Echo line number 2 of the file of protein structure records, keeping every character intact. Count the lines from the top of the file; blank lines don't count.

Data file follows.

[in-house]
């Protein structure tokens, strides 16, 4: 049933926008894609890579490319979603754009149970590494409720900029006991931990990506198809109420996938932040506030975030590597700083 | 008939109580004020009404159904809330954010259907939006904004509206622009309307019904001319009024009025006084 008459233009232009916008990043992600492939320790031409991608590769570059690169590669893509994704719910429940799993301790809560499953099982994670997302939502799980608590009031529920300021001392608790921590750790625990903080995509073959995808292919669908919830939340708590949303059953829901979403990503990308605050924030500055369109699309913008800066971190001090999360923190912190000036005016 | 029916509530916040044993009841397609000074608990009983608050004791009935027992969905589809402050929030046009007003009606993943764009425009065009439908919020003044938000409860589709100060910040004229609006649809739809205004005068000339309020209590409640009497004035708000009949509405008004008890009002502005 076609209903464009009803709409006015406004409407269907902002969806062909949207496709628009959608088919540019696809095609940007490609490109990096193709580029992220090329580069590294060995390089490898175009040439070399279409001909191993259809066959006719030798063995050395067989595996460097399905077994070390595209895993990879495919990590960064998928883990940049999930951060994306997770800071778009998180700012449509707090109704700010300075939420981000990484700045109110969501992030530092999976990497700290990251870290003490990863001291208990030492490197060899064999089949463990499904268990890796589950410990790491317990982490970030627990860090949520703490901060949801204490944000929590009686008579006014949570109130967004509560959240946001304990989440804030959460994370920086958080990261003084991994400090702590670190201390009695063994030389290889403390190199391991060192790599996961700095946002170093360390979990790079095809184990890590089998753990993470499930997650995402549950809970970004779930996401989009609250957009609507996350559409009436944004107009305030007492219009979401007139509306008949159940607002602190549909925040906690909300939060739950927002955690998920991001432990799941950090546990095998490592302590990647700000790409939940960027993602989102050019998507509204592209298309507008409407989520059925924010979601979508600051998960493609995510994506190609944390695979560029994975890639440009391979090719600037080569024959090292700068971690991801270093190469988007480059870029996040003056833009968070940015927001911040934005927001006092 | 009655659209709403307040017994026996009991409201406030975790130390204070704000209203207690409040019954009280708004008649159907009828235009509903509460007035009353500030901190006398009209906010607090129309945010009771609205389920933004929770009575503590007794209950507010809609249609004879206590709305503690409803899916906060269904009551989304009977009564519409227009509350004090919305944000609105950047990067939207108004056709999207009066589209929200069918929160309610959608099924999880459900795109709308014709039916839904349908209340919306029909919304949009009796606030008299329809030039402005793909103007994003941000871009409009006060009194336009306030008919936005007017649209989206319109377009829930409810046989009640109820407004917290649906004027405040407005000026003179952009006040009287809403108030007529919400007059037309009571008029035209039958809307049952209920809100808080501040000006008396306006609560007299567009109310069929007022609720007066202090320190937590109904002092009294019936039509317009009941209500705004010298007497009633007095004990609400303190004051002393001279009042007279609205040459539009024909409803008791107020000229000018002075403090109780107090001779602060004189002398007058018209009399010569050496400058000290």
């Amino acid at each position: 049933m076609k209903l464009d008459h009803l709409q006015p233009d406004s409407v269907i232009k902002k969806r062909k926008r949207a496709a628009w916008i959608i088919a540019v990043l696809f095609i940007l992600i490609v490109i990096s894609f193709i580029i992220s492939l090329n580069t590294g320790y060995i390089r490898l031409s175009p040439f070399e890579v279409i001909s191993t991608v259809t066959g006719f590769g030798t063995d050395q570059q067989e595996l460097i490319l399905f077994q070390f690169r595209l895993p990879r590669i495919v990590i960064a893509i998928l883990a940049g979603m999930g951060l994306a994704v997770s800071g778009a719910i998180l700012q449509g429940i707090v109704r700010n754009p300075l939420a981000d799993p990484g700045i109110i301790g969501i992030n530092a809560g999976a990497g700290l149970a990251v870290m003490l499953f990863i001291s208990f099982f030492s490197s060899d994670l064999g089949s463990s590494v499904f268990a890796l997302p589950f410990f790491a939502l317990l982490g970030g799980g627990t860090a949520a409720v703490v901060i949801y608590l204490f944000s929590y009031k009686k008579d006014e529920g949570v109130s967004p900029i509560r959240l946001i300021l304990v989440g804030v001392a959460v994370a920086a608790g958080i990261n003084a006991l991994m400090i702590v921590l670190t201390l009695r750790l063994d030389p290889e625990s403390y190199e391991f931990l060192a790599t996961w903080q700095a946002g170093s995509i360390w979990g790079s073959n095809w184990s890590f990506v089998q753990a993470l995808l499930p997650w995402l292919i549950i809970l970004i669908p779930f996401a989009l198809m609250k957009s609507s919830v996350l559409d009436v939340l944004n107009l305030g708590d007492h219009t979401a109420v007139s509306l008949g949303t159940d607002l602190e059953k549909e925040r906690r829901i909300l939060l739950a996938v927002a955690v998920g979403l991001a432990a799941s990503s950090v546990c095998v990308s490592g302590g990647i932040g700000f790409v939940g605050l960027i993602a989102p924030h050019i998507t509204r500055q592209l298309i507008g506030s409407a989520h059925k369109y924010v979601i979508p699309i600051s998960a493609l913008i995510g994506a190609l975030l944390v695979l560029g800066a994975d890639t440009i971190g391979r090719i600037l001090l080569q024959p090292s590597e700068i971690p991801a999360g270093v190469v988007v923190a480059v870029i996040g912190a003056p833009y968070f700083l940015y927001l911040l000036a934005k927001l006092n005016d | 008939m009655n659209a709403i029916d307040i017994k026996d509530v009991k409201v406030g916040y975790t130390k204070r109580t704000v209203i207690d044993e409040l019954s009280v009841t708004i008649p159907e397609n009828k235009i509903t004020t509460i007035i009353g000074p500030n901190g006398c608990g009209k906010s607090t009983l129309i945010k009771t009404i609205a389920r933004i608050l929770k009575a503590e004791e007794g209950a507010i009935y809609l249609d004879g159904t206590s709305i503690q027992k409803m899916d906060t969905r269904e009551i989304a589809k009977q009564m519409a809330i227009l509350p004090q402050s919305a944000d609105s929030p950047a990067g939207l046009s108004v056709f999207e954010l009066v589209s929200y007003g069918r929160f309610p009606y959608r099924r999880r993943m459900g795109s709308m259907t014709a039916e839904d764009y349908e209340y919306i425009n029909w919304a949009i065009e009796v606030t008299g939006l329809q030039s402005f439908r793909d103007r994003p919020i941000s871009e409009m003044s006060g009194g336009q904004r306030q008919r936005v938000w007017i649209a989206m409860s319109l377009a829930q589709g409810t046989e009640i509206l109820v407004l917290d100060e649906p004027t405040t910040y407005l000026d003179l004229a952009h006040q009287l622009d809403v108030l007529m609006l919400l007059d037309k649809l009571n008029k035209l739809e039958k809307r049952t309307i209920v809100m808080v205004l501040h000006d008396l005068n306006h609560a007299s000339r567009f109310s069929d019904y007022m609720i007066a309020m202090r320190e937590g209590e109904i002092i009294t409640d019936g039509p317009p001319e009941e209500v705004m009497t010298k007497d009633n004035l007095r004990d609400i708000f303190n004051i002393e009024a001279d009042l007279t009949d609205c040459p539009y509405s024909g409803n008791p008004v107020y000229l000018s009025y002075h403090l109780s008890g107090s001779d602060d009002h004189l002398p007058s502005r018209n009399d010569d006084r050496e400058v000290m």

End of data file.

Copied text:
């Protein structure tokens, strides 16, 4: 049933926008894609890579490319979603754009149970590494409720900029006991931990990506198809109420996938932040506030975030590597700083 | 008939109580004020009404159904809330954010259907939006904004509206622009309307019904001319009024009025006084 008459233009232009916008990043992600492939320790031409991608590769570059690169590669893509994704719910429940799993301790809560499953099982994670997302939502799980608590009031529920300021001392608790921590750790625990903080995509073959995808292919669908919830939340708590949303059953829901979403990503990308605050924030500055369109699309913008800066971190001090999360923190912190000036005016 | 029916509530916040044993009841397609000074608990009983608050004791009935027992969905589809402050929030046009007003009606993943764009425009065009439908919020003044938000409860589709100060910040004229609006649809739809205004005068000339309020209590409640009497004035708000009949509405008004008890009002502005 076609209903464009009803709409006015406004409407269907902002969806062909949207496709628009959608088919540019696809095609940007490609490109990096193709580029992220090329580069590294060995390089490898175009040439070399279409001909191993259809066959006719030798063995050395067989595996460097399905077994070390595209895993990879495919990590960064998928883990940049999930951060994306997770800071778009998180700012449509707090109704700010300075939420981000990484700045109110969501992030530092999976990497700290990251870290003490990863001291208990030492490197060899064999089949463990499904268990890796589950410990790491317990982490970030627990860090949520703490901060949801204490944000929590009686008579006014949570109130967004509560959240946001304990989440804030959460994370920086958080990261003084991994400090702590670190201390009695063994030389290889403390190199391991060192790599996961700095946002170093360390979990790079095809184990890590089998753990993470499930997650995402549950809970970004779930996401989009609250957009609507996350559409009436944004107009305030007492219009979401007139509306008949159940607002602190549909925040906690909300939060739950927002955690998920991001432990799941950090546990095998490592302590990647700000790409939940960027993602989102050019998507509204592209298309507008409407989520059925924010979601979508600051998960493609995510994506190609944390695979560029994975890639440009391979090719600037080569024959090292700068971690991801270093190469988007480059870029996040003056833009968070940015927001911040934005927001006092 | 009655659209709403307040017994026996009991409201406030975790130390204070704000209203207690409040019954009280708004008649159907009828235009509903509460007035009353500030901190006398009209906010607090129309945010009771609205389920933004929770009575503590007794209950507010809609249609004879206590709305503690409803899916906060269904009551989304009977009564519409227009509350004090919305944000609105950047990067939207108004056709999207009066589209929200069918929160309610959608099924999880459900795109709308014709039916839904349908209340919306029909919304949009009796606030008299329809030039402005793909103007994003941000871009409009006060009194336009306030008919936005007017649209989206319109377009829930409810046989009640109820407004917290649906004027405040407005000026003179952009006040009287809403108030007529919400007059037309009571008029035209039958809307049952209920809100808080501040000006008396306006609560007299567009109310069929007022609720007066202090320190937590109904002092009294019936039509317009009941209500705004010298007497009633007095004990609400303190004051002393001279009042007279609205040459539009024909409803008791107020000229000018002075403090109780107090001779602060004189002398007058018209009399010569050496400058000290």